You are what you eat, and you are what you say. Or put another way, the kind of person you are is revealed by the language and terms you use to characterize those whose politics or policies you disagree with. Ken Green tells me everything I need to know about him here, of which this is a sampling:
So let’s see who is running the asylum under Obama. As I pointed out in 2009, Obama’s science team is composed almost exclusively of environmental radicals, and until recently, Carol Browner, Gore’s disciple (and yes, a card-carrying socialist), was part of Obama’s team as well. Her disciple, Lisa Jackson, has unleashed an unprecedented tidal surge of environmental regulations into the teeth of an economic downturn second only to the Great Depression.
Here I thought that environmentalists were thoroughly disenchanted with Obama’s green policies. And that part about Browner being a “card-carrying socialist” is quite the gem, and culled from especially credible, non-partisan sources, too! What a proud moment for the AEI gang, when one of their own speaks truth to power with such forthrightness and unassailable evidence.
A media scholar surveys an emerging science journalism trend:
The dominant way of thinking about the role of science journalists historically was to view them as translators, or transmitters, of information. Now, however, a powerful metaphor for understanding their work as science critics is to see them as cartographers and guides, mapping scientific knowledge for readers, showing them paths through vast amounts of information, evaluating and pointing out the most important stops along the way.
In his 2010 book, The Climate Fix, Roger Pielke Jr. writes:
The view that decarbonization of the global economy is a political problem and not a technological problem has been strongly influenced by a 2004 analysis by two Princeton researchers, Stephen Pacala and Robert Socolow, that was published in Science. The analysis is often referred to by its very useful focus on a concept called a “stabilization wedge”…In their paper, Pacala and Socolow identified fifteen possible stabilization wedges, including approaches such as carbon capture and sequestration (CCS) from coal power plants, enhanced nuclear power, and improved soil management in agriculture.”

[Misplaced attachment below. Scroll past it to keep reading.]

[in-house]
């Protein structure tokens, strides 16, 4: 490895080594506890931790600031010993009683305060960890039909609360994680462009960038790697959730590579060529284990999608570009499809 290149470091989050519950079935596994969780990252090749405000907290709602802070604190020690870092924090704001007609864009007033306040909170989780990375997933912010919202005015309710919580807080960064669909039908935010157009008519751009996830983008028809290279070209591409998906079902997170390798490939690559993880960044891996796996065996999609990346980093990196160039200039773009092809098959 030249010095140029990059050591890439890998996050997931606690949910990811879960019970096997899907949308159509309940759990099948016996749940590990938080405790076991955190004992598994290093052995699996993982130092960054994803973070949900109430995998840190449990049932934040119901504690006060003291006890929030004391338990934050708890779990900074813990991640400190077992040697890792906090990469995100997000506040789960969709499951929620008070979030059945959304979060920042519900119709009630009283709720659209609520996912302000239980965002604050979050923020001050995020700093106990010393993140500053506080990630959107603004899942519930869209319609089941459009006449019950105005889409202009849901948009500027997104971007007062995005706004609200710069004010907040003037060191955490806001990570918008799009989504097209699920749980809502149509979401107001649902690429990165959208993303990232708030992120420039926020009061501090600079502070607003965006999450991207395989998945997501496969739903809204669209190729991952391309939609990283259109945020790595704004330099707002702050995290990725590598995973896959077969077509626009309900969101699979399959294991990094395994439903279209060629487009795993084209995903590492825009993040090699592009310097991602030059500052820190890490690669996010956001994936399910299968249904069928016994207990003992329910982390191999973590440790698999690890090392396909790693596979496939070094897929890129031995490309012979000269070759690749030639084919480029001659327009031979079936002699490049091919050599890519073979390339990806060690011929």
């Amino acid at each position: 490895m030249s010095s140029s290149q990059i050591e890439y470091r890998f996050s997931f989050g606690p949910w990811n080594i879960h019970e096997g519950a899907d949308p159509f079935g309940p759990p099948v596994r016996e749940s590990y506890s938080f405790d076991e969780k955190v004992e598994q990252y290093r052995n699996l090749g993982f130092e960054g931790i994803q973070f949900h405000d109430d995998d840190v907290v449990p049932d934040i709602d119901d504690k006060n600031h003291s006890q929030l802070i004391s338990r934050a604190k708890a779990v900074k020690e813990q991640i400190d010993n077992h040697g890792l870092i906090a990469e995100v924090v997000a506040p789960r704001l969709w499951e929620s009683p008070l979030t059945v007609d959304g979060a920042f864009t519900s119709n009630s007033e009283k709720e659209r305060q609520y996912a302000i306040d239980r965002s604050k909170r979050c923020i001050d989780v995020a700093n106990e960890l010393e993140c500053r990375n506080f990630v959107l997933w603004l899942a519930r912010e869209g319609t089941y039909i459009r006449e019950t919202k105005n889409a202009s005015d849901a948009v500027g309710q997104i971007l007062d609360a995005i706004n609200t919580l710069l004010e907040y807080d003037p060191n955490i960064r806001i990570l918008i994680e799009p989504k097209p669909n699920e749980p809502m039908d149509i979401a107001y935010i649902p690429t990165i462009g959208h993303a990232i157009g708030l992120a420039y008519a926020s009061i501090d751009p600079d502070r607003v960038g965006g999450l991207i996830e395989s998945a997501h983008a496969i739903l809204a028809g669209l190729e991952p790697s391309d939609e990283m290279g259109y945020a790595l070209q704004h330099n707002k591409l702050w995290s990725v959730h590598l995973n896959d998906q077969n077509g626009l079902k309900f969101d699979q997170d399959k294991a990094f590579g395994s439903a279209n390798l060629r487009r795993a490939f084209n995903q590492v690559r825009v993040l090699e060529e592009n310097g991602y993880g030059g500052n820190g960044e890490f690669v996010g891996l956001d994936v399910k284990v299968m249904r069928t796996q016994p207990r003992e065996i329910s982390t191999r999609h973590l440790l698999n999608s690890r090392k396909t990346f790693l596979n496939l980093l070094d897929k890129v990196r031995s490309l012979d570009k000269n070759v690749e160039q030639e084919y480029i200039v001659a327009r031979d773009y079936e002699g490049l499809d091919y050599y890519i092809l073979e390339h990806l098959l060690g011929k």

After detailing a major critique of the wedges approach by NYU’s Martin Hoffert, RPJ goes on to write:
The stabilization wedges and the IPCC have shaped the policy debate on decarbonization away from technological innovation, under an assumption that we have all the technologies that we need (or soon will have them). In a very practical sense, that assumption is very likely to be wrong….any commonsense climate policy will take a look at the real numbers behind the stabilization wedges and recognize that technological innovation must be a central strategy behind any effective policy focused on accelerating decarbonization.
Earlier this year, it was widely reported that one of the co-authors, Robert Socolow, had come to regret that the “wedges” thesis was grossly oversimplified by climate advocates, making it seem that it would be easier to achieve than it really was. However, he quickly walked back that story and now, this week, has firmly doubled down on the “wedges” scheme.
Andy Revkin has valuably elicited reactions from experts over at Dot Earth. He also links to reactions from Freeman Dyson and Nicholas Stern. So Andy has provided a nice one-stop shop for this renewed, and very important debate.